This is hardly advanced or highbrow philosophy. It is just basic thinking about language. It is a bit worrying you’re quite so dismissive, as a specialist in hermeneutics (a point arc seems to have made also).

          • Ian

            Right. The philosophy of naming gets very dense and tricky very quickly.

            I think the problem I raise isn’t dependent on that, though, as you point out. It is more obvious.

            Personally I end up rather more inclined to see names as transient pronouns with significance that is primarily linguistic rather than ontological (Kaplan?). But then, I tend towards a rather performative view of language generally.

          • Anonymous Coward

            At least on Carrier/Doherty style mythicism, I think the best way to put it in PhiloLang terms is causa: the original entity that was dubbed* Jesus**, and who is causally connected in the right way to our word “Jesus,” was a fictional entity (albeit a fiction believed to be real by the early Christians).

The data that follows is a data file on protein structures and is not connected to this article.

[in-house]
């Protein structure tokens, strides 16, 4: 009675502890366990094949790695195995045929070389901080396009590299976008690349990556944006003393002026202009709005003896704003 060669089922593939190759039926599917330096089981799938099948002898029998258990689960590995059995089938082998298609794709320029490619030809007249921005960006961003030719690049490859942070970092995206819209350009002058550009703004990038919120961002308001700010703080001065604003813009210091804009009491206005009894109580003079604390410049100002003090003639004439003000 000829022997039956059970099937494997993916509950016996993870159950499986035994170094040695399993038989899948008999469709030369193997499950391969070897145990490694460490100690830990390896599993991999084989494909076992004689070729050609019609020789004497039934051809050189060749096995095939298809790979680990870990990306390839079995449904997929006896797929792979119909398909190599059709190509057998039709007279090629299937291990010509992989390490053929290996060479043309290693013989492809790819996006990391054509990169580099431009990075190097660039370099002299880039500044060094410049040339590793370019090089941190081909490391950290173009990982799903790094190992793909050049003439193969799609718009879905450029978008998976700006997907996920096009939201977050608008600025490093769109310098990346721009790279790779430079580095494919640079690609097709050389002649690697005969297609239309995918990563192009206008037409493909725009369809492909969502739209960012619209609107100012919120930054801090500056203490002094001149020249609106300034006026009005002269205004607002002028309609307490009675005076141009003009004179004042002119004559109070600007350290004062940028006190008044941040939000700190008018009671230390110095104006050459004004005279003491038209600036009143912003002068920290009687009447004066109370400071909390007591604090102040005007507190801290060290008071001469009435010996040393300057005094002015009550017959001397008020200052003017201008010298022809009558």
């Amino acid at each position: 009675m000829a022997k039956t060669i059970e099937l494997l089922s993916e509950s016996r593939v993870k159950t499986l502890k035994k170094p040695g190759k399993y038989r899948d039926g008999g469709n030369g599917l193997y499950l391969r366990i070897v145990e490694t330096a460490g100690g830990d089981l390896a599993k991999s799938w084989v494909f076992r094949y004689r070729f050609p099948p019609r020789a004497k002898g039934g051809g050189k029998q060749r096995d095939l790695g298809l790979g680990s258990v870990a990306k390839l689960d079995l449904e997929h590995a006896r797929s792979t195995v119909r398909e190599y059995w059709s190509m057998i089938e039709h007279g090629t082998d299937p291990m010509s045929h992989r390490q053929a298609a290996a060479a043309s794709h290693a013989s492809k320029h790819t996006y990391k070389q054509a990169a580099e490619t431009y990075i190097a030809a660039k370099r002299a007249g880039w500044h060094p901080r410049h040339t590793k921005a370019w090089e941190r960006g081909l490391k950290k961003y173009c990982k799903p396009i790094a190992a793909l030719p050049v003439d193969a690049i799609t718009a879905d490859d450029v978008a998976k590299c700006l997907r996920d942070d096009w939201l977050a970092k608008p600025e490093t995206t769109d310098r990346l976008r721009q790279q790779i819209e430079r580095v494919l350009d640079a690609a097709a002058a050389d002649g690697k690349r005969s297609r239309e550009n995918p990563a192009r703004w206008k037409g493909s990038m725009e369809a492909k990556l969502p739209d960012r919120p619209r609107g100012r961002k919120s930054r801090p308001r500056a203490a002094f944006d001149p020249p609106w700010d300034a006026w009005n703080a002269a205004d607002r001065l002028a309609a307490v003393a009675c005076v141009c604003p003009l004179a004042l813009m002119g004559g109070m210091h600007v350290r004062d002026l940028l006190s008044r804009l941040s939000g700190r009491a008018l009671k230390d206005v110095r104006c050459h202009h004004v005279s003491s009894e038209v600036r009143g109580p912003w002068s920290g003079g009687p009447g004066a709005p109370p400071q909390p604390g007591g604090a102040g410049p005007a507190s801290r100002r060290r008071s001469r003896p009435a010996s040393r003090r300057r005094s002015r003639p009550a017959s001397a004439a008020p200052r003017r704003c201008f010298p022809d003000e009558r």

This of course brings in issues about the ontological status of fictional entities….

            *I was tempted to use “initially baptized” per Kripke’s usage but that would seem to confuse things in a discussion about Christianity!

            **Or you know Yeshua or whatever…

          • I think mythicists really do genuinely believe that their proposal along these lines is somehow simpler and thus more elegant and more probable than other more complex scenarios, in which Jesus was a historical figure about whom legends and fabrications developed. But whether in history or the natural sciences, there have always been simple and elegant proposals which do not fit the evidence, and their simplicity does not count in their favor in those circumstances.

          • Anonymous Coward

            There may be mythicists who think this, but I wouldn’t rely on a “simplicity and elegance” argument here, and I don’t _think_ Carrier does either.